Public Shared Operator *(ByVal m1 As Matrix, ByVal m2 As Matrix) As Matrix
Dim ex As New System.Exception("Attempt to subtract empty matrix.")
If m1.Columns <> m2.Rows Then
Dim ex As New System.Exception("Attempt to multiply incompatible matrices.")
Dim m3 As New Matrix(m1.Rows, m2.Columns)
For ci As Integer = 0 To m3.Rows - 1
For cj As Integer = 0 To m3.Columns - 1
' Fill in the Cij value in m3
m3.data(ci, cj) = 0
For i As Integer = 0 To m1.Columns - 1
m3.data(ci, cj) = m3.data(ci, cj) + m1.data(ci, i) * m2.data(i, cj)
So, I can call:
1. 5.0 * m1 (scalar multiplied by matrix)
2. m1 * 5.0 (matrix multiplied by scalar)
3. m1 * m2 (matrix multiplied by matrix)
and in each case a totally different operator overload will be called, despite the consistent use of the asterisk operator.
I’ve attached the full library to this post. It includes methods for finding the determinant of a matrix, the inverse of a matrix, and the transpose of a matrix as well, since we’ll need those next week – there’s nothing particularly special about those methods, so I won't dig into them here. (Keen eyes will note that I deliberately used the easiest calculations for the determinant and inverse, in order to make them more readable and to allow me to focus on the real subject, which was operator overloading. You can find more performant algorithms out on the web – they tend to be iterative and are often ghastly to try to read.) I’ve also attached some test cases in a console application.
Next week, we’ll work on our hand-held matrix calculator. ‘Til then…
> This is because VB automatically adds on element to each array for historical reasons, as many programmers in the past preferred to work with 1-based notation.
I sounds like you are thinking about it in the wrong terms. Redim X(a) doesn't create an array of a elements, it creates an array with a as the upper bound.
If you read it in the old syntax, it makes more sense...
ReDim X(0 to a)
Or really old syntax...
ReDim X(87 to 94)
Mea culpa -- I got sloppy. The point I was trying to make, irrespective of ReDim, that if the programmer uses the syntax Dim x(n) As Double (i.e., just specify the upper bound), it may be unclear to that programmer what the actual size of the array will be, because ranges aren't commonly used in other languages. For me, with my zero-based background (along with anyone else who started out in C, C++, etc.), I would always assume that I'd get three elements -- but I'd be wrong.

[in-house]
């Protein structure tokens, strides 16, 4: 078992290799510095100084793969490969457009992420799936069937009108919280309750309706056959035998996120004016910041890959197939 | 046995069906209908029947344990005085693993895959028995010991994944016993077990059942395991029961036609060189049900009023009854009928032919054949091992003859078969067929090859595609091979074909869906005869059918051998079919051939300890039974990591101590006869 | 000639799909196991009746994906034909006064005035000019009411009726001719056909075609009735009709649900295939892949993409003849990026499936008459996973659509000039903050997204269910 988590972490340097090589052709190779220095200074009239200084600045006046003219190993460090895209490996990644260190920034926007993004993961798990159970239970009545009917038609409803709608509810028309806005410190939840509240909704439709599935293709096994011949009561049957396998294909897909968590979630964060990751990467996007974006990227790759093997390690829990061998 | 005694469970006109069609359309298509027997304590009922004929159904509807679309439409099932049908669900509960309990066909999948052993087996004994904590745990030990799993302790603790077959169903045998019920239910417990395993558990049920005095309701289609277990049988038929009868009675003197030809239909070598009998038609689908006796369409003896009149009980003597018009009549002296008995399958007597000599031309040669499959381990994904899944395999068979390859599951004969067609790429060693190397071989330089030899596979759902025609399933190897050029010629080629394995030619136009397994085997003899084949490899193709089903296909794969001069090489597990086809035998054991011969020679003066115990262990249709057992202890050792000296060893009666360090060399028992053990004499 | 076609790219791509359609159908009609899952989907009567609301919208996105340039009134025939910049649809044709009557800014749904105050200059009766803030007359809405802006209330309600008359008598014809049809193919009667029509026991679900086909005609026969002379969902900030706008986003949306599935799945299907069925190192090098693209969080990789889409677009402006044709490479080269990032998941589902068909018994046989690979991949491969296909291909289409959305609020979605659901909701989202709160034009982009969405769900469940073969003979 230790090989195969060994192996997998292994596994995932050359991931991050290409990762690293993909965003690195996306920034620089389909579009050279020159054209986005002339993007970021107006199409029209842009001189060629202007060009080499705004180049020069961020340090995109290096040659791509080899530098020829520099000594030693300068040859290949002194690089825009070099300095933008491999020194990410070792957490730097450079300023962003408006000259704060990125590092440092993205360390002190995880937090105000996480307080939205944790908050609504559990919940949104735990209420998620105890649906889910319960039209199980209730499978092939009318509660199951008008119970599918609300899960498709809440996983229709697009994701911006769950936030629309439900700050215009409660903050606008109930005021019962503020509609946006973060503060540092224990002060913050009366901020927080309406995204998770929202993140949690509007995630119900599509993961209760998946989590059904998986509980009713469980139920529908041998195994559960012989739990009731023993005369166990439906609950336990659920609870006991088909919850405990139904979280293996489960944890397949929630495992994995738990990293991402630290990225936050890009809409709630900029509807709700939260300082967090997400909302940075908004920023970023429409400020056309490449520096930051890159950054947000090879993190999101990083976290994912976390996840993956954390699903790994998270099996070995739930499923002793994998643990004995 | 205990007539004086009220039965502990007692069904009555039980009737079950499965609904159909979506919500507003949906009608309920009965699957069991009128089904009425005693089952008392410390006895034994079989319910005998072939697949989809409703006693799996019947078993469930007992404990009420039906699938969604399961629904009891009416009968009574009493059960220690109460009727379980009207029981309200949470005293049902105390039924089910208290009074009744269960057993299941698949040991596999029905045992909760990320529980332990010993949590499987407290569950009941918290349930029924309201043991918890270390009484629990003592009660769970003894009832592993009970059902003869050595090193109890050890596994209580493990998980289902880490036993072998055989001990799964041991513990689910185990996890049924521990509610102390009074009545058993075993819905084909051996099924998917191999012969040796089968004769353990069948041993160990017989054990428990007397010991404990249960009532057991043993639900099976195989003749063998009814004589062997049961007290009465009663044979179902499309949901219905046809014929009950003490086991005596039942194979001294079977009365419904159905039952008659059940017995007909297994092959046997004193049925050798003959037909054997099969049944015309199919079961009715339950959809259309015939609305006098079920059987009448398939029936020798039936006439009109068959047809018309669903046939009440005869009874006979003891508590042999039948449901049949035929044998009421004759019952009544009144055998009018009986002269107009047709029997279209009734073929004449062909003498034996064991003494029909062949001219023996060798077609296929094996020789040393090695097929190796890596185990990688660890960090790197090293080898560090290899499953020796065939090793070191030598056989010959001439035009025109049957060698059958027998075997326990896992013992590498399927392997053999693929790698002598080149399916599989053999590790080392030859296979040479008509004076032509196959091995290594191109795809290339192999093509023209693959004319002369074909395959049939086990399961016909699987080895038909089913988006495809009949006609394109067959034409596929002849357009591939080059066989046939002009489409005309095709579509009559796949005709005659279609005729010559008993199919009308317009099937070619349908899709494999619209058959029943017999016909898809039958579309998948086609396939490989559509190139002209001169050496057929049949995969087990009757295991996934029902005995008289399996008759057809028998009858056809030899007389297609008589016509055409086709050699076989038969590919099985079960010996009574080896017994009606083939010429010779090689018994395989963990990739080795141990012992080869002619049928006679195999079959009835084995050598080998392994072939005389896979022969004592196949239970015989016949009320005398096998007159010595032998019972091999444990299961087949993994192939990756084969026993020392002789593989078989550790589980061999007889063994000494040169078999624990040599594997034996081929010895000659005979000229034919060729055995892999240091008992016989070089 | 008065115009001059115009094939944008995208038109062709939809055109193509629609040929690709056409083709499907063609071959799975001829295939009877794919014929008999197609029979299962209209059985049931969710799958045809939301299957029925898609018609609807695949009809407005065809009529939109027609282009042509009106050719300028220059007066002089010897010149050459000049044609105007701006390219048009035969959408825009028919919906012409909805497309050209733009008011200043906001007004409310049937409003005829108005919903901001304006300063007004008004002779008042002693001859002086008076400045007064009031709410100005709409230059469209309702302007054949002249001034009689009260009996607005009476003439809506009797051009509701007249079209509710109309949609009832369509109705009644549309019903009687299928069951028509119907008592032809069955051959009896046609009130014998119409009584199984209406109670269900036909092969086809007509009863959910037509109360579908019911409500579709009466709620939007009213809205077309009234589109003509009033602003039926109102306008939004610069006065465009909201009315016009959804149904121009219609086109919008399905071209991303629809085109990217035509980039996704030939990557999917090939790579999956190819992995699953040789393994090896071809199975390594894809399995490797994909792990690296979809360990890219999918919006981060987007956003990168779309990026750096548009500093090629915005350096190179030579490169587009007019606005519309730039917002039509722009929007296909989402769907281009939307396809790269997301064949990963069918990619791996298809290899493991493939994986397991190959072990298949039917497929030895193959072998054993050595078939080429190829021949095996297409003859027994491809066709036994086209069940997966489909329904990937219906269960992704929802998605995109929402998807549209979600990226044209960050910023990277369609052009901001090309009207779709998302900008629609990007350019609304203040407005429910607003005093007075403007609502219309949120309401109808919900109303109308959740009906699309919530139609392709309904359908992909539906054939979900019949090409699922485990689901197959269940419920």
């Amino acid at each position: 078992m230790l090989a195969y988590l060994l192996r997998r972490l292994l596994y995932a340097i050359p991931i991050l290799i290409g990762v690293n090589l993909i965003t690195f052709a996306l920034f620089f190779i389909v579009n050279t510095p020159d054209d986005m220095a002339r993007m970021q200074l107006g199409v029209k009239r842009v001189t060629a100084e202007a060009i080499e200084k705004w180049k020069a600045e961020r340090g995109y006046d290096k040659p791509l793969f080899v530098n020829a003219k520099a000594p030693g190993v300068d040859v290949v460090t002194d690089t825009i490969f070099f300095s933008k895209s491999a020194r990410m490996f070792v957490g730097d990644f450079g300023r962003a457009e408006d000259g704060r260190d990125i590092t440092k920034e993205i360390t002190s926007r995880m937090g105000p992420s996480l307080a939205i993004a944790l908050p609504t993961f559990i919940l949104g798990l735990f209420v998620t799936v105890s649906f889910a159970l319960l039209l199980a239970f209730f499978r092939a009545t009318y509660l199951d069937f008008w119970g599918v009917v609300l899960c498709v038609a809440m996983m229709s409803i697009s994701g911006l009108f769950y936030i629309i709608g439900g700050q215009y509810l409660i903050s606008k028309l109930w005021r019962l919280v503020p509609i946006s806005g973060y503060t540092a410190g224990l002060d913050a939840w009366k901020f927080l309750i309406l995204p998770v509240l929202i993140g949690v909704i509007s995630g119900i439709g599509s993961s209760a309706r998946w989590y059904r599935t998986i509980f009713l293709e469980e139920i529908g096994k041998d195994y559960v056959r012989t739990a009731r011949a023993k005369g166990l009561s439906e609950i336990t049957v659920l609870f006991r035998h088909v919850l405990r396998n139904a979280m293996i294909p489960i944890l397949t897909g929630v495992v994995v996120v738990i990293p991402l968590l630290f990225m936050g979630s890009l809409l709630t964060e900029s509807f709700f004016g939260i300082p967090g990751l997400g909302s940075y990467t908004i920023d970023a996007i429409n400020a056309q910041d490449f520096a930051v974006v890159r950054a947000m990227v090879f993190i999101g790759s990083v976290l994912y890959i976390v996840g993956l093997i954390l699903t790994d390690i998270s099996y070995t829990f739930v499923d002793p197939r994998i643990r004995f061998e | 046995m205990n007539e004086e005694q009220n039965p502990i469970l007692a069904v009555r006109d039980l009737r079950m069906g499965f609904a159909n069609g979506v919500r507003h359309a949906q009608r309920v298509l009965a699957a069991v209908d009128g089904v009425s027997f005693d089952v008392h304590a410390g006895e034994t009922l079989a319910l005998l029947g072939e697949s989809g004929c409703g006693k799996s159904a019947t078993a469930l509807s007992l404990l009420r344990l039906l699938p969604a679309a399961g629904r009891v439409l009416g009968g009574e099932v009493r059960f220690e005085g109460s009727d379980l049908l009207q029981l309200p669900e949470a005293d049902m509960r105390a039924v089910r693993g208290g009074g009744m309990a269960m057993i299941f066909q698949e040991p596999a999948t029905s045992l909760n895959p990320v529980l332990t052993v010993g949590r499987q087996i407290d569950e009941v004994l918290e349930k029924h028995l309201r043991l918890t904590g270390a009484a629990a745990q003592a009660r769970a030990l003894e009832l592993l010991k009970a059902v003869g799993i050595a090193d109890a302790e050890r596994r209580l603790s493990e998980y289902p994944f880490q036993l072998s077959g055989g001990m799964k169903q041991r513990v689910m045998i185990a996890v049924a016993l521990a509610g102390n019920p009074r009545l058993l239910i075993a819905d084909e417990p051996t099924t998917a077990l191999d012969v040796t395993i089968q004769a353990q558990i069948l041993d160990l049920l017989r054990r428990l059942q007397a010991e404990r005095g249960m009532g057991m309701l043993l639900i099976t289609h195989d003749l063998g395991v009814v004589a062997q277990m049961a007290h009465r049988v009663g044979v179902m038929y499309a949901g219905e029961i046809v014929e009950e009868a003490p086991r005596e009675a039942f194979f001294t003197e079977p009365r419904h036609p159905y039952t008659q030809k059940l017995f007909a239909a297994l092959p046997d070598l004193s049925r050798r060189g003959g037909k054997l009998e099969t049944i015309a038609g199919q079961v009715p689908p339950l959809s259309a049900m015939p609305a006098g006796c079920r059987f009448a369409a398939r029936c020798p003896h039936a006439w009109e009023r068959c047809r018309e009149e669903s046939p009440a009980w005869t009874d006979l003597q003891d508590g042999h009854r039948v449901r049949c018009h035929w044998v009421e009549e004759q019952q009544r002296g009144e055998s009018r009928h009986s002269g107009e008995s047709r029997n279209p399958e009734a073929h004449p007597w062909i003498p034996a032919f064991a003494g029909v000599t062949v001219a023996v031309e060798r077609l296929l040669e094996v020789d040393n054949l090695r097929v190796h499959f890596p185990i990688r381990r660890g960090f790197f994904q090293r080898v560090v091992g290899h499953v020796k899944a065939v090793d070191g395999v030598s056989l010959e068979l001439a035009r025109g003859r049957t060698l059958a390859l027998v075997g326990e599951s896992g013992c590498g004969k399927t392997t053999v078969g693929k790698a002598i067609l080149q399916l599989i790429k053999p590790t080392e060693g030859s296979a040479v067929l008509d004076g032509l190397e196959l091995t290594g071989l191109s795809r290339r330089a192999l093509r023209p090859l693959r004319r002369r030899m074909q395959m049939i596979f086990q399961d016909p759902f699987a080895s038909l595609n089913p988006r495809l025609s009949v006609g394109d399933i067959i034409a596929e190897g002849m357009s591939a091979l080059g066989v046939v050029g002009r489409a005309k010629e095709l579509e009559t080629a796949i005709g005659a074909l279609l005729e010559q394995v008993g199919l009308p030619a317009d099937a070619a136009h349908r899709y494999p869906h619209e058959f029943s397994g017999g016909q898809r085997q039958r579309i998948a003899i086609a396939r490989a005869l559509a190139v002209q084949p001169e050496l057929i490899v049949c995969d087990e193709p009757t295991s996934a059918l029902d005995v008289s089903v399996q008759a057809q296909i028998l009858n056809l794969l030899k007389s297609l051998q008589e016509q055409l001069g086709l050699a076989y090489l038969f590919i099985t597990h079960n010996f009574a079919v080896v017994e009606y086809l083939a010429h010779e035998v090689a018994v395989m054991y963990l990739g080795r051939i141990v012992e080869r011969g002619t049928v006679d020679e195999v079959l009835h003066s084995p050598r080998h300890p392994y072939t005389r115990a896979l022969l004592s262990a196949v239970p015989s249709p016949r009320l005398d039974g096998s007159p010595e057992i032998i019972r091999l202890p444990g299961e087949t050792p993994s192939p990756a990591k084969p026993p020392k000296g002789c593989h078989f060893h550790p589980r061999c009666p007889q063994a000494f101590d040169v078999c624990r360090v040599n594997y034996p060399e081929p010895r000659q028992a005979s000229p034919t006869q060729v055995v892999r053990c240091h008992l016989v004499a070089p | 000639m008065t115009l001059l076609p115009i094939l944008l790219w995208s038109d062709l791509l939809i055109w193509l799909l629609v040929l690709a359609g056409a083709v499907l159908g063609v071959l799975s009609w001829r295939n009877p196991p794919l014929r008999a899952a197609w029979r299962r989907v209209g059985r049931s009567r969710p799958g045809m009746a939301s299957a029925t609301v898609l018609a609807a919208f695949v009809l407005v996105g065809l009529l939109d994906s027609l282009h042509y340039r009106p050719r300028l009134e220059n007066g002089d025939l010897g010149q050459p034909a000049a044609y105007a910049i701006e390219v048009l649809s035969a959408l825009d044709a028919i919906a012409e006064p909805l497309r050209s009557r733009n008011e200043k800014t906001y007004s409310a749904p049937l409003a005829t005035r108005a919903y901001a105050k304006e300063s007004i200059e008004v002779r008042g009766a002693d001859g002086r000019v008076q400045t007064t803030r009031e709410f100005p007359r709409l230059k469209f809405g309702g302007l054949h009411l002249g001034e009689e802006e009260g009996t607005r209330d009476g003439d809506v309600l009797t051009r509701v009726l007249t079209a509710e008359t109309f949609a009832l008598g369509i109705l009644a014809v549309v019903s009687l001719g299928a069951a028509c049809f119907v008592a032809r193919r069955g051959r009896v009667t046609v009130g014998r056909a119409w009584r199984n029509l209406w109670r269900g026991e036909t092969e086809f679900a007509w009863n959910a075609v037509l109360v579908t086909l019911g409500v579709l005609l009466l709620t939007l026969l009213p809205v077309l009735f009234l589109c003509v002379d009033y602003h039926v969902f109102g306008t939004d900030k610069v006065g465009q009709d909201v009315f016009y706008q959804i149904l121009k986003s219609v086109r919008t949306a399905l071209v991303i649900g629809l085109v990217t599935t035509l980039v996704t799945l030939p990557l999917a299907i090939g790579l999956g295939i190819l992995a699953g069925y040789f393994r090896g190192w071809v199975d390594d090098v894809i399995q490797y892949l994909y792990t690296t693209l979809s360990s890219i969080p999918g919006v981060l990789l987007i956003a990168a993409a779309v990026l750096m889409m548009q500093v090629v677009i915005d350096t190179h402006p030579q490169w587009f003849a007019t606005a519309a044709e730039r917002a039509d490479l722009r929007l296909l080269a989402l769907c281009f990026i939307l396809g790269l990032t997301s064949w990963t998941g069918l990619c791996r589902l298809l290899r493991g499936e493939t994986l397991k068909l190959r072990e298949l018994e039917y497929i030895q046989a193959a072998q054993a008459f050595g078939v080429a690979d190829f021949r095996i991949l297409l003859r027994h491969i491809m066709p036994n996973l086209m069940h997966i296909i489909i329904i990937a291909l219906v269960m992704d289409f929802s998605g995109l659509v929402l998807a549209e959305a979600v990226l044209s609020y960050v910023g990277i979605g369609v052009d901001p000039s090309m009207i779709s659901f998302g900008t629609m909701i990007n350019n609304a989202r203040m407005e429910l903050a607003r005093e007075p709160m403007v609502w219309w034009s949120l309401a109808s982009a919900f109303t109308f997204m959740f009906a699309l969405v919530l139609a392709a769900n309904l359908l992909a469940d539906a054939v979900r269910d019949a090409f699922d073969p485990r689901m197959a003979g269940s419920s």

However, my comment is still correct. I'll explain: during the development of VB.NET 2002, there was serious consideration as to what Dim x(3) would actually do -- should we ditch the whole "lower/upper bound" concept and just go with element allocation, and specifically only allocate 3 slots in this case (instead of 4, which was the established VB6 behavior -- "0 to 3"). This would have gotten us in better line with the rest of the .NET languages when passing memory around (since ultimately our memory allocation derives from .NET functionality). However, we knew that many customers were treating the allocation as if it were 1 to 3 rather than 0 to 3 in VB6 (and not all changed the lower bound default for their module), and so forcing the shift down to zero would be very tough on migrated VB6 apps, particular those that had hard-coded 0 as being a stop condition when counting down. Thus, for legacy reasons, we couldn't shift to an element count allocation which would enforce a zero-based notation.
Nevertheless, it's currently illegal to have a non-zero lower-bound, which kind of puts us half-way between the two extremes. Effectively, the only reason now that we even have a "to" notation in the array syntax is precisely because of 1-based applications. Internally, it really is implemented as "add 1 to whatever they specified to the upper bound and allocate that many elements" -- the "0 to" part is just sugar, a useful mnemonic for the VB programmer to remember that the external concept is bounds. For people coming into VB, though, it's a bit alien.
The Visual Basic team blog has had quite a run of great posts lately. The topics have been very interesting
Glad to hear it! They've been a lot of fun for us to put together, and we have every plan to keep it up.
your article was really helpfull
That's great to hear, thanks for the feedback!